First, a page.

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Baby Blanket Pattern – Rosebuds & Ruffles

Introducing the Grace Baby Blanket Pattern! This easy knit baby blanket features rosebuds scattered throughout the body of the blanket and an oh-so-sweet crochet ruffle edge to finish it off. Access this free knit baby blanket pattern through the Subscriber Benefits Library or have it sent directly to your email address.

It is exciting to see so many of my girlfriends becoming Grandmas! (Clearly, they are much older than I am! 😉)

This sweet Baby Blanket Pattern was written especially for a soon-to-born little girl named Grace. Her grandma and I were born within a month of each other while our dad’s served in the Navy and our moms tended their homes. We spent much of our childhoods together in Hawaii; I’m telling you, it was a tough life!

The body of this pattern is really very simple and quick. I used a thicker, chunkier cotton yarn than I typically do; as such, I knit the body in about a week. Granted, I spent a good deal of that week in the car and had ample knitting time. But, I would imagine that it would take 2-3 weeks of evening knitting, start to finish. Even if you are a newish knitter, you will find this pattern very doable.

Like the Argyle Baby Blanket, if you can knit and purl, you will be able to make these sweet little rosettes. (If you would like a lacier, more delicate baby blanket, check out this Cloverleaf Eyelet Baby Blanket Pattern.)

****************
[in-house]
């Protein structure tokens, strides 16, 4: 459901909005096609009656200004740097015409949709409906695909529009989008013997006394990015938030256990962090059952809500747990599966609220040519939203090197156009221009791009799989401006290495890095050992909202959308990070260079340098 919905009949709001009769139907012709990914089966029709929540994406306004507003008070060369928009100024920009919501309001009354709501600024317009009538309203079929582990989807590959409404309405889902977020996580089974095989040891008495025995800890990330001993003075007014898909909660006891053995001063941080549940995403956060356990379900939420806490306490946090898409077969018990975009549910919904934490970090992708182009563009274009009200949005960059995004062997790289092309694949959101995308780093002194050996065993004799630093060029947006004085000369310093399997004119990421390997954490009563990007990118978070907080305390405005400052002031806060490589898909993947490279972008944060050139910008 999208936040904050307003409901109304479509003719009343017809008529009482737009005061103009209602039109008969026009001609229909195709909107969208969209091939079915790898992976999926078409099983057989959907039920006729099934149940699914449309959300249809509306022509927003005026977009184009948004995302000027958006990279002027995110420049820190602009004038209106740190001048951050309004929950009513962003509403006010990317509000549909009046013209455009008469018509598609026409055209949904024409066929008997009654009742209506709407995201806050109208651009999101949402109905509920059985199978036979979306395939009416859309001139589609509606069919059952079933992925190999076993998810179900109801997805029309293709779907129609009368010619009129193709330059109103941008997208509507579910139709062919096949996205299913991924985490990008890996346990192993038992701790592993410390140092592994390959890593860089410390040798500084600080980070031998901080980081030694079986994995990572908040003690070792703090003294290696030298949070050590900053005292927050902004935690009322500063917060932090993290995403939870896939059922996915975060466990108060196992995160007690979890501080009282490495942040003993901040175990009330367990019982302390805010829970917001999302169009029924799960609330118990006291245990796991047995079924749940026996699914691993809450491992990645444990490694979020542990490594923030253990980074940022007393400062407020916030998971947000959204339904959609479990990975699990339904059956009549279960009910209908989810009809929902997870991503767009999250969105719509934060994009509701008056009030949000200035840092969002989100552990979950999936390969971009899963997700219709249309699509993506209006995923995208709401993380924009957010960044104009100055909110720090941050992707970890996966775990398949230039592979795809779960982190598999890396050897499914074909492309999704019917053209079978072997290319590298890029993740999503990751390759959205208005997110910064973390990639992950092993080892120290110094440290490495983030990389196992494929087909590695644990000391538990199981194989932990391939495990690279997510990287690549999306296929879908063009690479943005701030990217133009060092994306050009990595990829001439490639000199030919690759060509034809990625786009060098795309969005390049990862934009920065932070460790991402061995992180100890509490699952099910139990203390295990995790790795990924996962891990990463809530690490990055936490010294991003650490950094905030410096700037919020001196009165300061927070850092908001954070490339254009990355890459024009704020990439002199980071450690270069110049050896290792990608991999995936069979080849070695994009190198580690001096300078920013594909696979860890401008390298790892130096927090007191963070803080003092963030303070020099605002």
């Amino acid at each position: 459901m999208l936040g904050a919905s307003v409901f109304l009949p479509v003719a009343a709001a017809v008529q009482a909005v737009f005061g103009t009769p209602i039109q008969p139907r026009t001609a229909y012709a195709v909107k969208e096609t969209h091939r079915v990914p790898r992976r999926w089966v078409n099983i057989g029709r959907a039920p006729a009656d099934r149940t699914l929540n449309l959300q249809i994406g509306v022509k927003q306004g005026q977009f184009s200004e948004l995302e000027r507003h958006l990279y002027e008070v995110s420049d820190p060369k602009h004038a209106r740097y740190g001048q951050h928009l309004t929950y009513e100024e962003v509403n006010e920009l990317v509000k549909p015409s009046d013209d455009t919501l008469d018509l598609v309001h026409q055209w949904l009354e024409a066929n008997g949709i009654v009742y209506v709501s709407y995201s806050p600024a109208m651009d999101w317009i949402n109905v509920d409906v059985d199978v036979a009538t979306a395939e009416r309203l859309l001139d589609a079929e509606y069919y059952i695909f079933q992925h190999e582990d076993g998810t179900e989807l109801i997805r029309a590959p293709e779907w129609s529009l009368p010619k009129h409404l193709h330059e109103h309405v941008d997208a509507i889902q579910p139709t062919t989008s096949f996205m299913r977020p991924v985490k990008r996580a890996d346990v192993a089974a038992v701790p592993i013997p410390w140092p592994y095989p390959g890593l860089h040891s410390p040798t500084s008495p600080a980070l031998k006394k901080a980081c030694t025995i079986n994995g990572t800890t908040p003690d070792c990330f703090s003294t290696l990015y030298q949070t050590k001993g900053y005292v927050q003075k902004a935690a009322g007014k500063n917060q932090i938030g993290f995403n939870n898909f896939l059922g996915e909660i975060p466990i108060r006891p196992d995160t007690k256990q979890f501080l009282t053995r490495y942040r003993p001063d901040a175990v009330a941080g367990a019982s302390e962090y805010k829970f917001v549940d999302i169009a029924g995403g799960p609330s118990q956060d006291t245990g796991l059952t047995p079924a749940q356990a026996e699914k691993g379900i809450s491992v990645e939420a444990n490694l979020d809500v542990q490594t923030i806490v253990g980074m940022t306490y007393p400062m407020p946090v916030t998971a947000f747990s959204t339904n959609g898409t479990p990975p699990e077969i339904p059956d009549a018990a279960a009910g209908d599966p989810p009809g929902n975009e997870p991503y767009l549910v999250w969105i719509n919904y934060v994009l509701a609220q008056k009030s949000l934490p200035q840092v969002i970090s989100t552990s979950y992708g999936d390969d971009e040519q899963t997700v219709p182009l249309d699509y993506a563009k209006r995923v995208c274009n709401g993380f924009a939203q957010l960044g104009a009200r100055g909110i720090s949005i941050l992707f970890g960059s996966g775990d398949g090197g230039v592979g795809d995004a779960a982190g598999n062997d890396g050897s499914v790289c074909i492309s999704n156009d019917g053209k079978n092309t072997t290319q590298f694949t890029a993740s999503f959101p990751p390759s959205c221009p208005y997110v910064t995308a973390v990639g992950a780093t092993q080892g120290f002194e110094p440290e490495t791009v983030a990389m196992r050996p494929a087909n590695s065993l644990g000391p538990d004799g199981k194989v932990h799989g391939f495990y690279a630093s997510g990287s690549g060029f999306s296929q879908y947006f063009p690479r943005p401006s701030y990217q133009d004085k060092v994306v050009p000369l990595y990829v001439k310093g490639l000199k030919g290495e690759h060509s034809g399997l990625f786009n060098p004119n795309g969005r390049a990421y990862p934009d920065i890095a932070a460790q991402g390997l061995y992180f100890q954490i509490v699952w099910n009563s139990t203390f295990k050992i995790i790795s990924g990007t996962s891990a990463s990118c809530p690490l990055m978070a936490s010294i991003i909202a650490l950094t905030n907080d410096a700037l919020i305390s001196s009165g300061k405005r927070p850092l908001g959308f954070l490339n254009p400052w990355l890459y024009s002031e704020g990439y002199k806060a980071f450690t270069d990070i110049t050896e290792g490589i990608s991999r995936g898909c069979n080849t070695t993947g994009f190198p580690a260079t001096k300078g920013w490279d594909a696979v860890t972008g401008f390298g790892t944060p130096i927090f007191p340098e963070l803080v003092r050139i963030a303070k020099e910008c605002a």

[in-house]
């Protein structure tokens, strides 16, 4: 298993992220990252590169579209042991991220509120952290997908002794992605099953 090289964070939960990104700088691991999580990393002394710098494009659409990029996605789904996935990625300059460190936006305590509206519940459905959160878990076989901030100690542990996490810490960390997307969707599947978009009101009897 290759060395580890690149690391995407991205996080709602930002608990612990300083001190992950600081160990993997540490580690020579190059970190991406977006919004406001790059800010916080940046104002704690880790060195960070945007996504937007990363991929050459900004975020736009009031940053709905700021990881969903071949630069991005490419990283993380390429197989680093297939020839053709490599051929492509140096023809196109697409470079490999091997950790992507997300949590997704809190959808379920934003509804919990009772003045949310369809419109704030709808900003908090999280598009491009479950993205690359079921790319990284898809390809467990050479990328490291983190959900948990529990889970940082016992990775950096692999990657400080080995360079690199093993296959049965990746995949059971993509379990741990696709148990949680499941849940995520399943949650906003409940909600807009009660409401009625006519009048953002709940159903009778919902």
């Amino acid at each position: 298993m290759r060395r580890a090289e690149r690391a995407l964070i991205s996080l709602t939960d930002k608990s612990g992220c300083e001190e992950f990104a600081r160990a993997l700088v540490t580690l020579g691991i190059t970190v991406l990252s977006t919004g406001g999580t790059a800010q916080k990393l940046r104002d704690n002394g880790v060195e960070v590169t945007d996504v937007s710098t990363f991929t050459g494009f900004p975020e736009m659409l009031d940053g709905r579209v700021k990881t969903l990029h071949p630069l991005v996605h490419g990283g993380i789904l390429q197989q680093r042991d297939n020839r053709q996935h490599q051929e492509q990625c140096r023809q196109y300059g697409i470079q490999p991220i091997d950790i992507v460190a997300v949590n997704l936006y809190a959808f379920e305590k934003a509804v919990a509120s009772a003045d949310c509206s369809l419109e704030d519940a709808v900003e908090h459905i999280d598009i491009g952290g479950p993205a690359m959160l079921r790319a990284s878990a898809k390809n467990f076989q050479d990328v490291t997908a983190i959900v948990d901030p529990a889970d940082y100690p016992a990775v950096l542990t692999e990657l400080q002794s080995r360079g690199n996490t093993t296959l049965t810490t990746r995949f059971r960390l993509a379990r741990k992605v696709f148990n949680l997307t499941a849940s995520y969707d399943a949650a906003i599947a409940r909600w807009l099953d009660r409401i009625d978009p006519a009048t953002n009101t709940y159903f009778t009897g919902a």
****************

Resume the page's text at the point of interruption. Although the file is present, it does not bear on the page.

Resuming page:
A pink baby blanket with ruffles.

And that crochet ruffle edge! For my non-crocheting friends, I am going to encourage you to give it a whirl. I think you will find it easy and worth the effort. I did make a video showing how to knit the little rosebuds in the body and the crochet ruffle edge. The ruffle is really nothing more than basic single crochet, chain stitch, and slip stitch and the video shows you these techniques.

I happened upon this blush-colored chunky cotton yarn in my LYS. It is nice and soft, washes up nicely, is economical, and makes this a quick knit. (The Circulo website claims that this is a worsted weight yarn, at the same time that their packaging recommends US10 needles with a gauge of 3.5 stitches per inch. It knits up like a chunky yarn). If you want to go the worsted weight route, I did add the yardage and cast-on information for a worsted weight yarn in the pattern, shown in italics below.

What’s the Best Yarn to Use for a Baby Blanket?

There are several considerations when choosing the best yarn for your baby blanket.

  • Fiber – I am a cotton gal, but some other options are bamboo, acrylic, and washable wool. I always prefer cotton or cotton blends primarily because it is hypoallergenic, making it a safe bet for sensitive skin. It is washable, soft, and smooth. Merino and superwash wools can also be great options, but check with the new mom beforehand. Acrylic yarn has the benefit of also being hypo-allergenic, washable, and won’t shrink. I find some acrylics a little scratchy, so check before you buy. Bamboo (and blend) yarns are similar to cotton, with a bit more durability. Regarding pilling, animal fibers (wool) will pill more than cotton or acrylic.